Long‐distance migrants vary migratory behaviour as much as short‐distance migrants: an individual‐level comparison from a seabird species with diverse migration strategies

Author(s): Brown, J.M., van Loon, E.E., Bouten, W., Camphuysen, K.C.J., Lens, L., Müller, W., Thaxter, C.B. & Shamoun‐Baranes, J.

Published: January 2021   Pages: 13pp

Journal: Journal of Animal Ecology

Digital Identifier No. (DOI): 10.1111/1365-2656.13431

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1. As environmental conditions fluctuate across years, seasonal migrants must determine where and when to move without comprehensive knowledge of conditions beyond their current location. Animals can address this challenge by following cues in their local environment to vary behaviour in response to current conditions, or by moving based on learned or inherited experience of past conditions resulting in fixed behaviour across years.

2. It is often claimed that long‐distance migrants are more fixed in their migratory behaviour, because as distance between breeding and wintering areas increases, reliability of cues to predict distant and future conditions decreases. While supported by some population‐level studies, the influence of migration distance on behavioural variation is seldom examined on an individual‐level.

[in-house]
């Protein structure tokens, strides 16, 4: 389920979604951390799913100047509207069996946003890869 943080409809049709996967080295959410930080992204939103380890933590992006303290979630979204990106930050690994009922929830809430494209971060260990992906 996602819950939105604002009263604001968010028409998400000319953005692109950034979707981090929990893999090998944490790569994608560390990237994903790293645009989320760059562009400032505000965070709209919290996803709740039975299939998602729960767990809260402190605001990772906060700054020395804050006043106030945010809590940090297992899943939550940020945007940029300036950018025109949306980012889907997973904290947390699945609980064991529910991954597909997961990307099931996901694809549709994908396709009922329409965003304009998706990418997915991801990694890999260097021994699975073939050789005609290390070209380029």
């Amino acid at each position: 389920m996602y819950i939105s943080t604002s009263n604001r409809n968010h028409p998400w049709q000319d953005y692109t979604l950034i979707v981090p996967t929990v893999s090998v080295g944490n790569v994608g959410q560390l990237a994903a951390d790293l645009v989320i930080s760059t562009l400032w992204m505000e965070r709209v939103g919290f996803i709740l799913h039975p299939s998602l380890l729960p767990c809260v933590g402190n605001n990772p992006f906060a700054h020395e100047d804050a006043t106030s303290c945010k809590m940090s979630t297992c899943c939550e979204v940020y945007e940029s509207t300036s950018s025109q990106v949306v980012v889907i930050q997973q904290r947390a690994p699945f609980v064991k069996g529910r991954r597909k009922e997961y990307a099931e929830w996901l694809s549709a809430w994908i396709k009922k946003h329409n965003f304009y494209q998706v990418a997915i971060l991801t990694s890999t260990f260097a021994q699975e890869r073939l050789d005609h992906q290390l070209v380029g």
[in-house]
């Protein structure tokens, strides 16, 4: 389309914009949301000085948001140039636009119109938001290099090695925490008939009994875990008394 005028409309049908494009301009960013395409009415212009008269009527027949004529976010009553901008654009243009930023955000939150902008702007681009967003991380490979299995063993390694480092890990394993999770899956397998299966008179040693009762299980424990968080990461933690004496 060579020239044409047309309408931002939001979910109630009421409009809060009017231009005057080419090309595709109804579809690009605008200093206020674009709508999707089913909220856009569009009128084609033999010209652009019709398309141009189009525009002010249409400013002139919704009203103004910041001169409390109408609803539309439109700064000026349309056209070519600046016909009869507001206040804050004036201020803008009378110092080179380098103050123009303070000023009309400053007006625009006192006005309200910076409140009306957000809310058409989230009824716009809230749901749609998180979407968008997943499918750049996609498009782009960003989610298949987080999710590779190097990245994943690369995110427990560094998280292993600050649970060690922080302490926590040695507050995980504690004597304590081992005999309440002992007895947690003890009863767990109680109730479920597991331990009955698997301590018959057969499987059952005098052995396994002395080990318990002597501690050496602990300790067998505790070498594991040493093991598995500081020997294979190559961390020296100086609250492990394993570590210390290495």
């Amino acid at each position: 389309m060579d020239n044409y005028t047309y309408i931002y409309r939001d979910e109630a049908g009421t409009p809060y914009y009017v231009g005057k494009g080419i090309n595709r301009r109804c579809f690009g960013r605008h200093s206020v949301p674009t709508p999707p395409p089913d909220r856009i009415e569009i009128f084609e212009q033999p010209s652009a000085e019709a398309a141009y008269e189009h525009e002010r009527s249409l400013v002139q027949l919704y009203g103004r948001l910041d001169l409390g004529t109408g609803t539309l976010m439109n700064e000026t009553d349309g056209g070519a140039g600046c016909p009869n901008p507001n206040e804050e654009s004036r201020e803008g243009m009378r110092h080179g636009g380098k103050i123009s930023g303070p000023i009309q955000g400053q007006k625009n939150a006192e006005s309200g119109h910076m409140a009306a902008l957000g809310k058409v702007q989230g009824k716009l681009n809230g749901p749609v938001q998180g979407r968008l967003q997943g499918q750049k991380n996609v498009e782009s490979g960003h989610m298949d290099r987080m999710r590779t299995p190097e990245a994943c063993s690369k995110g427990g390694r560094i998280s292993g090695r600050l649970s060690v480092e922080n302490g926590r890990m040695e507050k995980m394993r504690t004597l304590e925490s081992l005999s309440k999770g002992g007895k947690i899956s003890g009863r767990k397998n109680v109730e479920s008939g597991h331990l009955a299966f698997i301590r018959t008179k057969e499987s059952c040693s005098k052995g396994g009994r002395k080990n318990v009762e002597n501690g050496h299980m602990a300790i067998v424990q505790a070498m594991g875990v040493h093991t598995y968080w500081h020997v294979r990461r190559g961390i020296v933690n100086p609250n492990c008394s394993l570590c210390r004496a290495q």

3. Lesser black‐backed gulls (Larus fuscus) are generalist seabirds that use a diversity of migration strategies. Using high‐resolution multi‐year GPS tracking data from 82 individuals from 8 colonies in Western Europe, we quantified inter‐ and intra‐individual variation in non‐breeding distributions, winter site fidelity, migration routes and timing of migration, with the objectives of determining how much variation lesser black‐backed gulls have in their migratory behaviour and examining whether variation changes with migration distance.

4. We found that intra‐individual variation was significantly lower than variation between individuals for non‐breeding distributions, winter site fidelity, migration routes and timing of migration, resulting in consistent individual strategies for all behaviours examined. Yet, intra‐individual variation ranged widely among individuals (e.g. winter site overlap: 0 – 0.91 out of 1; migration timing: 0 – 192 days), and importantly, individual differences in variation were not related to migration distance.

5. The apparent preference for maintaining a consistent strategy, present in even the shortest distance migrants, suggests that familiarity may be more advantageous than exactly tracking current environmental conditions. Yet, variation in behaviour across years was observed in many individuals and could be substantial. This suggests that individuals, irrespective of migration distance, have the capacity to adjust to current conditions within the broad confines of their individual strategies, and occasionally, even change their strategy.

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